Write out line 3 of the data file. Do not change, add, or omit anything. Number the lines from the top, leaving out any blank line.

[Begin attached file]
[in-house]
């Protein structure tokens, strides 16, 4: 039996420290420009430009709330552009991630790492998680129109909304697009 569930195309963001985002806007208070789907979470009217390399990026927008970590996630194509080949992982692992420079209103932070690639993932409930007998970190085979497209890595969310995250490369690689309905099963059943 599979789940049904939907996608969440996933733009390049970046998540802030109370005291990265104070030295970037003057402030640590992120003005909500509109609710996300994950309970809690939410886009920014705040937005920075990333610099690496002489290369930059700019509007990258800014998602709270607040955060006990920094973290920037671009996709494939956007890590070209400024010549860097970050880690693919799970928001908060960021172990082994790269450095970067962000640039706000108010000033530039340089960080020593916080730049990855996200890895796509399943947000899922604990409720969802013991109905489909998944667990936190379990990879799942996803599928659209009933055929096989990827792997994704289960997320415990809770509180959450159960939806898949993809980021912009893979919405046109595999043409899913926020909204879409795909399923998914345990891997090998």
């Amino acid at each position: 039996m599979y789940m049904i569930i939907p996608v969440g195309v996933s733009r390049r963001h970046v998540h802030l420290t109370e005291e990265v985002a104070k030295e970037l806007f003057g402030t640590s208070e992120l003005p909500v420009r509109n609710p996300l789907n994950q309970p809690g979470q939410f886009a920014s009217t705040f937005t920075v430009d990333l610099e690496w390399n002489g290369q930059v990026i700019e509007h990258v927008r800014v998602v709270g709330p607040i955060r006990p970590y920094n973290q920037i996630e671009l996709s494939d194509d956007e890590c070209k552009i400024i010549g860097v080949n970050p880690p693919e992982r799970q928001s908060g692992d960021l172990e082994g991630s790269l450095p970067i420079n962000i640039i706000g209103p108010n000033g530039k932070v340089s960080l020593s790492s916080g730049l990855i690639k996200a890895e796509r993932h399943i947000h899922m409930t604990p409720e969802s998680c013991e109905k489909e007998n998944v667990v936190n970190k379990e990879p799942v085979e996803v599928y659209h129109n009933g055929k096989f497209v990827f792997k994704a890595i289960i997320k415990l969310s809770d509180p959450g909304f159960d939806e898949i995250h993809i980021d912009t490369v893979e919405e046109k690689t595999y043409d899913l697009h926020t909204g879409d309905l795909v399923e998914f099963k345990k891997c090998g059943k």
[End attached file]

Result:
């Amino acid at each position: 039996m599979y789940m049904i569930i939907p996608v969440g195309v996933s733009r390049r963001h970046v998540h802030l420290t109370e005291e990265v985002a104070k030295e970037l806007f003057g402030t640590s208070e992120l003005p909500v420009r509109n609710p996300l789907n994950q309970p809690g979470q939410f886009a920014s009217t705040f937005t920075v430009d990333l610099e690496w390399n002489g290369q930059v990026i700019e509007h990258v927008r800014v998602v709270g709330p607040i955060r006990p970590y920094n973290q920037i996630e671009l996709s494939d194509d956007e890590c070209k552009i400024i010549g860097v080949n970050p880690p693919e992982r799970q928001s908060g692992d960021l172990e082994g991630s790269l450095p970067i420079n962000i640039i706000g209103p108010n000033g530039k932070v340089s960080l020593s790492s916080g730049l990855i690639k996200a890895e796509r993932h399943i947000h899922m409930t604990p409720e969802s998680c013991e109905k489909e007998n998944v667990v936190n970190k379990e990879p799942v085979e996803v599928y659209h129109n009933g055929k096989f497209v990827f792997k994704a890595i289960i997320k415990l969310s809770d509180p959450g909304f159960d939806e898949i995250h993809i980021d912009t490369v893979e919405e046109k690689t595999y043409d899913l697009h926020t909204g879409d309905l795909v399923e998914f099963k345990k891997c090998g059943k």